Use same quality standards for tests as for production code! Otherwise maintenance will become pain in the head. No “quick and dirty” tests! Dirty tests are worse than no tests. Below an illustration of a real life story (the illustration is my own interpretation):

Tests keep the production code flexible.

Readability in tests is even more important than it is in production code. So refactor, remove code duplication, choose descriptive names. Make it clear where the “setup”, “run” and “assert” part is. Design the tests for reading.

Even write a set of utility methods only for your tests, that will use domain language, and provide a testing API to your system.

Keep on refactoring tests, just like you do with the production code.

Test one concept per test. A test should have only one reason to fail.

Tests should be F.I.R.S.T. - fast, independent from each other, repeatable (e.g. independent from the network), self validating (either pass or fail, no manual steps in between), timely (written on time, not after production code is done).

9. Classes

If a test needs it, it’s fine to change a method from private to protected, if no other solution.

A class should be smaller than small. It should have only one responsibility.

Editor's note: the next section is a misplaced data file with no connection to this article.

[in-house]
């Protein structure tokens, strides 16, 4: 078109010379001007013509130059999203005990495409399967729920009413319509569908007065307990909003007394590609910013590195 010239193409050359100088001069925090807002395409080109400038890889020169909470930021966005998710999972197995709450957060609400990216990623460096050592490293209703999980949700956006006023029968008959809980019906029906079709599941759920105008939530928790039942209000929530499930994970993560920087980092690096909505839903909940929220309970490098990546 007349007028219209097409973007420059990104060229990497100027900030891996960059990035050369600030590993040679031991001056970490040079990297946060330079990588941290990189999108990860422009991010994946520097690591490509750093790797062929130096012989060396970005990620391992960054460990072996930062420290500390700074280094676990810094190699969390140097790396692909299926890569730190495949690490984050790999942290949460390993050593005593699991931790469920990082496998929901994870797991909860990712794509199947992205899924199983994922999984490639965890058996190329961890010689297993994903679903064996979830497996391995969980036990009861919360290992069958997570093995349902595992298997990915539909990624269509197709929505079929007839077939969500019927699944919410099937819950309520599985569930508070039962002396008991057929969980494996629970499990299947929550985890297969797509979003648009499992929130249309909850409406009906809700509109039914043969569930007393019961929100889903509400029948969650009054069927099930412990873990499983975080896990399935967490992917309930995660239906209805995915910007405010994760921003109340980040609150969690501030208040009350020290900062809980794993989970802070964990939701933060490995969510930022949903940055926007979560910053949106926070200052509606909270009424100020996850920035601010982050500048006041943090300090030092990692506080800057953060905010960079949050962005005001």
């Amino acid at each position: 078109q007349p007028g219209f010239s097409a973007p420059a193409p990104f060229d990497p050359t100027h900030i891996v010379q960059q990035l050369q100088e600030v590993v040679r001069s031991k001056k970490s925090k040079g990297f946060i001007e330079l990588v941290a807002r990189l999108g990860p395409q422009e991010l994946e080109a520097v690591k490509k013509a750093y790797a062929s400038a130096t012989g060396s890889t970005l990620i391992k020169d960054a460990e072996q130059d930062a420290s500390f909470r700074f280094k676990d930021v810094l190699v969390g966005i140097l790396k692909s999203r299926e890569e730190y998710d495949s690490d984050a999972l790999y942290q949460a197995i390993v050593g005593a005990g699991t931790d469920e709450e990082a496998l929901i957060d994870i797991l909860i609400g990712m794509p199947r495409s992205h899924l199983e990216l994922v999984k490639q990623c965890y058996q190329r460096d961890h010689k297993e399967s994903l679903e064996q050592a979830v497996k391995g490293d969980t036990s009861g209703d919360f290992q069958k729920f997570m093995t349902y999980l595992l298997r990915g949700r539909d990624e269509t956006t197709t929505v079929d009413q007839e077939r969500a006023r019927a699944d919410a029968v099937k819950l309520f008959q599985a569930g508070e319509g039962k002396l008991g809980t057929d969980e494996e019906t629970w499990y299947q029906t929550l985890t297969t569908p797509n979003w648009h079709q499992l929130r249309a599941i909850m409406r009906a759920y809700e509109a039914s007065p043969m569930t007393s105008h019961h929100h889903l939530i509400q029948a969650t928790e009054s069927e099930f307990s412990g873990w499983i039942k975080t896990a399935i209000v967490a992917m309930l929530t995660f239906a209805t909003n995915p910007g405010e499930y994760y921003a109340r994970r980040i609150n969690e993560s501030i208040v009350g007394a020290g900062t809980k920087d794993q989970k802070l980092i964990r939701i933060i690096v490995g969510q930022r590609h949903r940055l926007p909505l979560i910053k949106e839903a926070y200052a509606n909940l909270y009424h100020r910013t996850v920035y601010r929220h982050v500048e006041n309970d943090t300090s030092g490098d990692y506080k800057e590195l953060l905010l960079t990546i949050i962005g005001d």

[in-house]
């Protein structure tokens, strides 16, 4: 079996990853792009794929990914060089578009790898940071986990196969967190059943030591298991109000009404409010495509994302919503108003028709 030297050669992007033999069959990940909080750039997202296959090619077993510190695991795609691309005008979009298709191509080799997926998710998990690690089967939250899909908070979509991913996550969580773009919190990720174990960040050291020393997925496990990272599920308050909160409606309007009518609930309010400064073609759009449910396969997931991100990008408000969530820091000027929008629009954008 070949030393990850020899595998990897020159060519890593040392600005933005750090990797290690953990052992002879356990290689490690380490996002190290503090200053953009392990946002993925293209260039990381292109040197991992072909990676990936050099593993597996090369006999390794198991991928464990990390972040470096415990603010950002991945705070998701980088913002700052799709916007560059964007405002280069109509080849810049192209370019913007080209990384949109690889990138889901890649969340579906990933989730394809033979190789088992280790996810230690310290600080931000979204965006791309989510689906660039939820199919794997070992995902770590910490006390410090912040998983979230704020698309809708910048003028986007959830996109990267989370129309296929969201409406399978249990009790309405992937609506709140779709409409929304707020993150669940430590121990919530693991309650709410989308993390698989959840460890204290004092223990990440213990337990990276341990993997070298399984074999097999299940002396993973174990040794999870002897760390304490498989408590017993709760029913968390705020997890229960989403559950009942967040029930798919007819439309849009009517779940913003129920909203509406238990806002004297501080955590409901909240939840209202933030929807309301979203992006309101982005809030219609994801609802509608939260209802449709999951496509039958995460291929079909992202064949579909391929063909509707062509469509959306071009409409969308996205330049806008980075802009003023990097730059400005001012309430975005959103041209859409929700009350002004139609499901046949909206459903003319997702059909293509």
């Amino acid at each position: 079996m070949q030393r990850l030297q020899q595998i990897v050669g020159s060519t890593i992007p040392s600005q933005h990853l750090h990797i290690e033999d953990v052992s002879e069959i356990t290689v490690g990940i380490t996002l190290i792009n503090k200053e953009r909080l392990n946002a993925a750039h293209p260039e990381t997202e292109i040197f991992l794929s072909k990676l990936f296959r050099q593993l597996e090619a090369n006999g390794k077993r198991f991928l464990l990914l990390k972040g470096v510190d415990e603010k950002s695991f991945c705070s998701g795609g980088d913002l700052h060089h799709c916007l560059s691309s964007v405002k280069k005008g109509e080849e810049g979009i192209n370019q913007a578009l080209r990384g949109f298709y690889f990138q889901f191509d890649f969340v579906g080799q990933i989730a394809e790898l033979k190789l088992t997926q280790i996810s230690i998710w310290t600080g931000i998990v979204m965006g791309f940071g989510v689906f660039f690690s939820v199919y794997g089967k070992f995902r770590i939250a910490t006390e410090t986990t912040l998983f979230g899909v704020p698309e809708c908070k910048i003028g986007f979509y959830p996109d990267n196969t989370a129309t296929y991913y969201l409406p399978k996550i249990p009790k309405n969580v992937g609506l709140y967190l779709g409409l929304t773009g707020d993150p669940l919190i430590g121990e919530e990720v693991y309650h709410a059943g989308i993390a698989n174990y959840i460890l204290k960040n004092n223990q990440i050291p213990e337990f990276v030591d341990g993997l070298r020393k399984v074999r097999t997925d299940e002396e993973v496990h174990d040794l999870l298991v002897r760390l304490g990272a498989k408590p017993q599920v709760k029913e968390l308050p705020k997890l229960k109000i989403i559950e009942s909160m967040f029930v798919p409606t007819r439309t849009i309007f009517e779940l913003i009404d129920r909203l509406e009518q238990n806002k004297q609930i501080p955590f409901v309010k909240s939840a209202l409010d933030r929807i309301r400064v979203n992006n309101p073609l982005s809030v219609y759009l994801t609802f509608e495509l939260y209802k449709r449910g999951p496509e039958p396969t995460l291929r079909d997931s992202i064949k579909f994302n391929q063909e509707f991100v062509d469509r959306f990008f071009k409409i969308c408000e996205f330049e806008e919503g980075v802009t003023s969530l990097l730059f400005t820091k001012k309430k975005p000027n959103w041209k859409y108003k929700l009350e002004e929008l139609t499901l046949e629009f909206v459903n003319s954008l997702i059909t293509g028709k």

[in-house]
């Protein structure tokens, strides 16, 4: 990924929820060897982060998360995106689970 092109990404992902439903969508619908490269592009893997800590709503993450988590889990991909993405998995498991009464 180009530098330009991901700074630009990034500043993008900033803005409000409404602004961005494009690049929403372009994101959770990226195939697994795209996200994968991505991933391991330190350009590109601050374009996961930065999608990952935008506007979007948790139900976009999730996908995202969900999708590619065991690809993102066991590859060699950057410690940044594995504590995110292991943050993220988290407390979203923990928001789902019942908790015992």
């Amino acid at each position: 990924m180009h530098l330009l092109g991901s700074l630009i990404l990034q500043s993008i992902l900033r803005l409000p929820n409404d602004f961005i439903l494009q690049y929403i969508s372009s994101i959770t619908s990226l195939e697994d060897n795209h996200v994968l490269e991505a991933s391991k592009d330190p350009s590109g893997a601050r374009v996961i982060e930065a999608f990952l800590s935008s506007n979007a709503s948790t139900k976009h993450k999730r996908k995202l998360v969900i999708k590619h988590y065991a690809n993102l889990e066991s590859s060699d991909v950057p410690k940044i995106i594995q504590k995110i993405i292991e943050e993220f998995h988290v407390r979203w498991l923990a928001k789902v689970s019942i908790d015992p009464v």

Single Responsibility Principle (SRP) states that a class or module should have one, and only one, reason to change.

Responsibility = reason to change.

If you have problem with finding concise (unambigious) name for the class, it is likely it has too many responsibilities. Especially names including Manager, Processor, or Super.

Making things work and keeping code clean are two different activities that cannot be done simultaneously. So after you are done with the first, don’t forget the latter!

Don’t be afraid of having many small classes. The complexity comes from number of moving parts not number of classes. You will not change program complexity by dividing it into many classes, but you will increase the ease with which someone else can learn it, and find the piece that is relevant to them at the moment. It’s about organisingthe complexity.

Cohesion of a function is proportional to the number of instance variables it modifies. The number of instance variables of a class should be small and cohesion high. And now listen to that:

Often when you want to minimize number of function arguments and create small functions, the number of instance variables grow, and often also at the same time cohesion decreases. This is often the sign that another class tries to get out of the bigger class. Split them!

10. Systems